Global Investors Skirting Gaming Stocks, Says Morgan Stanley

Posted on: October 14, 2022, 02:26h. 

Last updated on: October 14, 2022, 04:20h.

Asset allocators are increasingly ignoring gaming stocks, even as those shares decline, potentially signaling missed value opportunities.

gaming stocks
Traders on the floor of the New York Stock Exchange. Some global investors are ignoring gaming stocks. (Image: ABC News)

That’s according to Morgan Stanley’s 2022 Global Investor Survey, which indicates 29% of investors are glossing over gaming equities this year, up from 24% in 2021. The poll queried 320 investors, including hedge funds, institutions, and retail market participants.

The bank notes that it’s mostly long-only fund managers who are eschewing shares of casino and sportsbook operators, while hedge funds remain engaged with the asset class. Still, gaming is one of the most excluded industries.

Gambling is the fourth most excluded sector among investors, ahead of military equipment and oil and gas,” according to the Morgan Stanley survey.

As environmental, social, and governance (ESG) investing gains popularity, particularly among institutional investors, it’s possible the audience for gaming stocks is narrowing. That’s because that style of asset allocation relies heavily on excluding some industries. Those include alcohol and tobacco, civilian firearms makers, fossil fuels producers, and gaming, among others.

Europe and ESG Rough Mix for Gaming Stocks

Due to Europe’s wide embrace of ESG, the continent could be an epicenter of exclusion for gaming stocks from traditional long-only funds. ESG investing is an increasingly popular style among money managers and retail investors. Many of the equity benchmarks that adhere to ESG principles intentionally exclude specific industries.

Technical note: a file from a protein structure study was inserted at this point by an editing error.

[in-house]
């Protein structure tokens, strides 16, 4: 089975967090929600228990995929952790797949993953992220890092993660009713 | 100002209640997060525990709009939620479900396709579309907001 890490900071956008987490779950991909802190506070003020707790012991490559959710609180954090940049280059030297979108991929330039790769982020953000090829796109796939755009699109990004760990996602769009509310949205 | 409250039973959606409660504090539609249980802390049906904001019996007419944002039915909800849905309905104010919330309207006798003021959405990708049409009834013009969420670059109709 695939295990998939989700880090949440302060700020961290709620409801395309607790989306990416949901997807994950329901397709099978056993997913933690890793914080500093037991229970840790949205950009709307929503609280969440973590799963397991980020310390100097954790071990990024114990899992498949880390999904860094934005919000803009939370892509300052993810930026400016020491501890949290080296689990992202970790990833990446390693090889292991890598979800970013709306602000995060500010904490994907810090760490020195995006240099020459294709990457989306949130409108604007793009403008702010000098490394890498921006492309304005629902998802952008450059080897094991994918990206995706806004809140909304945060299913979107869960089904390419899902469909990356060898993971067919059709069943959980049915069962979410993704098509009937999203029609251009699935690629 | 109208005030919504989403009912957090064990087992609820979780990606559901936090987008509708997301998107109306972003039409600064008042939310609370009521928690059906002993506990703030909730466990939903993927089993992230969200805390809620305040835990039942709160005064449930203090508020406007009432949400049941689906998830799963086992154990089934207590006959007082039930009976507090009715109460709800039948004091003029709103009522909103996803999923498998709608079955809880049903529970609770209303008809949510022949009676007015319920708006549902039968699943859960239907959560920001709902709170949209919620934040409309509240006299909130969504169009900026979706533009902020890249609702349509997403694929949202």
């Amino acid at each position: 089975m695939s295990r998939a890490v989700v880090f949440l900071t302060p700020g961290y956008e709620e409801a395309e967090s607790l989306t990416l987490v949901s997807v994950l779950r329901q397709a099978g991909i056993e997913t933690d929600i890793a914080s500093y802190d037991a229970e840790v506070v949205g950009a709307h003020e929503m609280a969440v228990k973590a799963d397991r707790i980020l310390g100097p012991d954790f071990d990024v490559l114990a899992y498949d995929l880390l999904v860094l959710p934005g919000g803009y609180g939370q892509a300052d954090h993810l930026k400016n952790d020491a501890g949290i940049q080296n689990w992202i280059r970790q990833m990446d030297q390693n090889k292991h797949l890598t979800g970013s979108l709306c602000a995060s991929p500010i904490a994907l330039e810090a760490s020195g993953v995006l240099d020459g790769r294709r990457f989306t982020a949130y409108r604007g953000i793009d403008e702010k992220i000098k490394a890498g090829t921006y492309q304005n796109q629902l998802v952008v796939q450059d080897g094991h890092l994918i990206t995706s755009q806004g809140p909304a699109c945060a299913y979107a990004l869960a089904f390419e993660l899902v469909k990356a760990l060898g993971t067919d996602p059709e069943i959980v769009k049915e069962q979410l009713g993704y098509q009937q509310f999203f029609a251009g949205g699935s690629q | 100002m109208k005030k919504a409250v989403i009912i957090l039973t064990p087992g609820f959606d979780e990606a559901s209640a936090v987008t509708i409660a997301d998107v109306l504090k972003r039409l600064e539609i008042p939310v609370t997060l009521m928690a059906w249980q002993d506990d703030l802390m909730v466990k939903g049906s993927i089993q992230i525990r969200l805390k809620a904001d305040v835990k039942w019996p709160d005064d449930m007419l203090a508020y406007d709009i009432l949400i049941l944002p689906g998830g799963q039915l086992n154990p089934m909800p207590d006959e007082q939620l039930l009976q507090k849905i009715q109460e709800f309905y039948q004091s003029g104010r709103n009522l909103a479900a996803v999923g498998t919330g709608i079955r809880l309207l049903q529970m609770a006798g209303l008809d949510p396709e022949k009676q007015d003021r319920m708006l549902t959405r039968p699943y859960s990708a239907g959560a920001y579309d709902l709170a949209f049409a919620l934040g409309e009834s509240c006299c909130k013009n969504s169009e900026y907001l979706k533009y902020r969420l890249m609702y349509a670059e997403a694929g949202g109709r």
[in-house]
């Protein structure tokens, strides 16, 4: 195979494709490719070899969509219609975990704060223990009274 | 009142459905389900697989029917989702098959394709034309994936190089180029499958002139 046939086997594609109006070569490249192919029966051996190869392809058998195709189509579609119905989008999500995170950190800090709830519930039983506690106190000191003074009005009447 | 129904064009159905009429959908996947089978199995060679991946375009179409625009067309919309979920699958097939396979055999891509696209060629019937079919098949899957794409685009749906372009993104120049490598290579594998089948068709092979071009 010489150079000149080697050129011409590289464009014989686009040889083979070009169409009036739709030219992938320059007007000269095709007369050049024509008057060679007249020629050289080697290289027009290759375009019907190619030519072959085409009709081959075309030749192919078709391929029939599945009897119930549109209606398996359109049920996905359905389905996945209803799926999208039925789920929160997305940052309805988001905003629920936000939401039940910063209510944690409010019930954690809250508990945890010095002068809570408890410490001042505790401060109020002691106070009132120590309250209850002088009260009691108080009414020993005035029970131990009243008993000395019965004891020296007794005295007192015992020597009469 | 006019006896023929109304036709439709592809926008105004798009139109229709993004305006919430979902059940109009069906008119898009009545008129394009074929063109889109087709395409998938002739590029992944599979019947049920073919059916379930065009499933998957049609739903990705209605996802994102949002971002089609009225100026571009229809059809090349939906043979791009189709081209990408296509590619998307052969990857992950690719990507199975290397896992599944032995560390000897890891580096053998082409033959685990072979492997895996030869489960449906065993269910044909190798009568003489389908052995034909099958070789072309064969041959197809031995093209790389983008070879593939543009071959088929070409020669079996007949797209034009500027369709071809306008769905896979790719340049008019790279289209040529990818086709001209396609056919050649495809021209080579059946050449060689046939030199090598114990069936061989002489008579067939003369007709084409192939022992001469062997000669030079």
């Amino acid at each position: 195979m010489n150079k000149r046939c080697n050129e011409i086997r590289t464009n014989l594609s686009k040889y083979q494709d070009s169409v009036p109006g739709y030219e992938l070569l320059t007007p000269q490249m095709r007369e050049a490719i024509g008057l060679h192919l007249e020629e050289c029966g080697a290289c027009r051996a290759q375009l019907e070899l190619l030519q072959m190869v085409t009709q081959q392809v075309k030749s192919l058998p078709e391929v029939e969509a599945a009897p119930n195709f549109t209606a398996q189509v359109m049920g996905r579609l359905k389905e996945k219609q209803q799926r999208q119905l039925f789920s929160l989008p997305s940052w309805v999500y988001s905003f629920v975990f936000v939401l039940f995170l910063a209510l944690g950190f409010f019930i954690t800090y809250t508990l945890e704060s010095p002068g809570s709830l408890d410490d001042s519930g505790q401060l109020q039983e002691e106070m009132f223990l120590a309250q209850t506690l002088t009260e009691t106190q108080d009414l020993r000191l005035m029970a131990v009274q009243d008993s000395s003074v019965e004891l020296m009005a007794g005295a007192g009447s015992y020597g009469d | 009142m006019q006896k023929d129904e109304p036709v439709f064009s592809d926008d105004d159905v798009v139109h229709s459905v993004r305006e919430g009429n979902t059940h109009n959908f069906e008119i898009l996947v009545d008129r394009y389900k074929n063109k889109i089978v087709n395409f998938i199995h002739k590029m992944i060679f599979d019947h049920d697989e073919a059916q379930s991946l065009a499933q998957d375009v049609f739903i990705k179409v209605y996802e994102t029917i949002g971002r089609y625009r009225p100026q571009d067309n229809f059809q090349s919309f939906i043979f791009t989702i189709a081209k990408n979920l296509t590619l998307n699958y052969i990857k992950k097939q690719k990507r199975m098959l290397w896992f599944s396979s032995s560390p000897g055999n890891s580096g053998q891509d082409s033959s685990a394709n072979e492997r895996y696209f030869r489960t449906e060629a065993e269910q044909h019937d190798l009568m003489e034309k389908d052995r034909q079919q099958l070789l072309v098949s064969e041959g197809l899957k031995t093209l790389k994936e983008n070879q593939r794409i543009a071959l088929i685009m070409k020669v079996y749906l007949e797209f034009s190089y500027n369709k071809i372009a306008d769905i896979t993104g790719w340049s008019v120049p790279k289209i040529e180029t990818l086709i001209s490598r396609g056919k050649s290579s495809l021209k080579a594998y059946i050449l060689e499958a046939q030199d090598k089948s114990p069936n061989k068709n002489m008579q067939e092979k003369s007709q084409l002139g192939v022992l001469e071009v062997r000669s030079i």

As Morgan Stanley notes, investors that have to follow guidelines set forth by the European Union’s Sustainable Finance Disclosure Regulation (SFDR) are likely to find it increasingly difficult to allocate to companies with ties to wagering.

“We think the exclusions are applied mostly by European investors,” said the bank.

That represents a conundrum of sorts because Europe is home to some of the largest non-casino gaming companies in the world. Those include sportsbook giants Entain Plc (OTC: GMVHY) and Flutter Entertainment (OTC: PDYPY), as well as lottery operator and slot machine manufacturer International Game Technology (NYSE: IGT), among others.

Morgan Stanley noted that this year, 34% of European investors are subject to exclusions pertaining to gaming stocks, up from 26% last year. Some 13% of polled hedge funds deal with the same bans, down from 14% in 2021.

Macau Comments

As has been widely documented, shares of both Hong Kong- and US-listed Macau operators are struggling due to ongoing COVID-19 lockdowns that are preventing more robust travel to the casino hub.

Morgan Stanley says volume in those stocks is declining in both Hong Kong and New York. But value opportunities among these gaming stocks may become too compelling for money managers to ignore, potentially fostering a rebound in the downtrodden group.

“We think valuation multiples for the group [Macau gaming companies] should still be largely driven by fundamentals: growth potential, earnings quality, and regulations,” according to the bank. “We expect investors to come back to these [Macau gaming] stocks in 2023 as we get clarity on gaming licences and Covid-related travel restrictions.”